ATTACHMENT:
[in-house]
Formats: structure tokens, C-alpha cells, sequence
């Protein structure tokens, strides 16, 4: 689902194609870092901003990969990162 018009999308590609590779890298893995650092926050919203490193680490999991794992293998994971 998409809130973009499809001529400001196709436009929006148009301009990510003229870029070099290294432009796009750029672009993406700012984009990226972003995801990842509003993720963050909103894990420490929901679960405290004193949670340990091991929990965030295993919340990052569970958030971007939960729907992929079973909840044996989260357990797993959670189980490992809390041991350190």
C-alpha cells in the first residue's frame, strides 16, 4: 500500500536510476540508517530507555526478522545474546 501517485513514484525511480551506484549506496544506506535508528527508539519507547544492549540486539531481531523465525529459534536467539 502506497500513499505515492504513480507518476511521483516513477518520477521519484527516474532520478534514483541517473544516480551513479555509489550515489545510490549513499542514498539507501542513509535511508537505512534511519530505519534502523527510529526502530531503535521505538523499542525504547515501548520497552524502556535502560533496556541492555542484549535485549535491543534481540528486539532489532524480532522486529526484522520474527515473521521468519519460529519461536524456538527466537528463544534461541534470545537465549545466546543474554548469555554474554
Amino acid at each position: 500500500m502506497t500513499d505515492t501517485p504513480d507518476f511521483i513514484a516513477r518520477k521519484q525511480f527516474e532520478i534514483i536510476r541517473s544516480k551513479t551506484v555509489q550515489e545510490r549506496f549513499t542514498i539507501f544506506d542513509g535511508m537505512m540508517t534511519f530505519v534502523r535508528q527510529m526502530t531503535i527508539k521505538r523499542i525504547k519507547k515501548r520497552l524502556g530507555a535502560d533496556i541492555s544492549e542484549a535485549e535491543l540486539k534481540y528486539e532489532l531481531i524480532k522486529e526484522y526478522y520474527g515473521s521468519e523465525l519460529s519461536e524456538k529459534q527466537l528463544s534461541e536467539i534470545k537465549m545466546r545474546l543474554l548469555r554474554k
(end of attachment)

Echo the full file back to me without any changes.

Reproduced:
[in-house]
Formats: structure tokens, C-alpha cells, sequence
């Protein structure tokens, strides 16, 4: 689902194609870092901003990969990162 018009999308590609590779890298893995650092926050919203490193680490999991794992293998994971 998409809130973009499809001529400001196709436009929006148009301009990510003229870029070099290294432009796009750029672009993406700012984009990226972003995801990842509003993720963050909103894990420490929901679960405290004193949670340990091991929990965030295993919340990052569970958030971007939960729907992929079973909840044996989260357990797993959670189980490992809390041991350190």
C-alpha cells in the first residue's frame, strides 16, 4: 500500500536510476540508517530507555526478522545474546 501517485513514484525511480551506484549506496544506506535508528527508539519507547544492549540486539531481531523465525529459534536467539 502506497500513499505515492504513480507518476511521483516513477518520477521519484527516474532520478534514483541517473544516480551513479555509489550515489545510490549513499542514498539507501542513509535511508537505512534511519530505519534502523527510529526502530531503535521505538523499542525504547515501548520497552524502556535502560533496556541492555542484549535485549535491543534481540528486539532489532524480532522486529526484522520474527515473521521468519519460529519461536524456538527466537528463544534461541534470545537465549545466546543474554548469555554474554
Amino acid at each position: 500500500m502506497t500513499d505515492t501517485p504513480d507518476f511521483i513514484a516513477r518520477k521519484q525511480f527516474e532520478i534514483i536510476r541517473s544516480k551513479t551506484v555509489q550515489e545510490r549506496f549513499t542514498i539507501f544506506d542513509g535511508m537505512m540508517t534511519f530505519v534502523r535508528q527510529m526502530t531503535i527508539k521505538r523499542i525504547k519507547k515501548r520497552l524502556g530507555a535502560d533496556i541492555s544492549e542484549a535485549e535491543l540486539k534481540y528486539e532489532l531481531i524480532k522486529e526484522y526478522y520474527g515473521s521468519e523465525l519460529s519461536e524456538k529459534q527466537l528463544s534461541e536467539i534470545k537465549m545466546r545474546l543474554l548469555r554474554k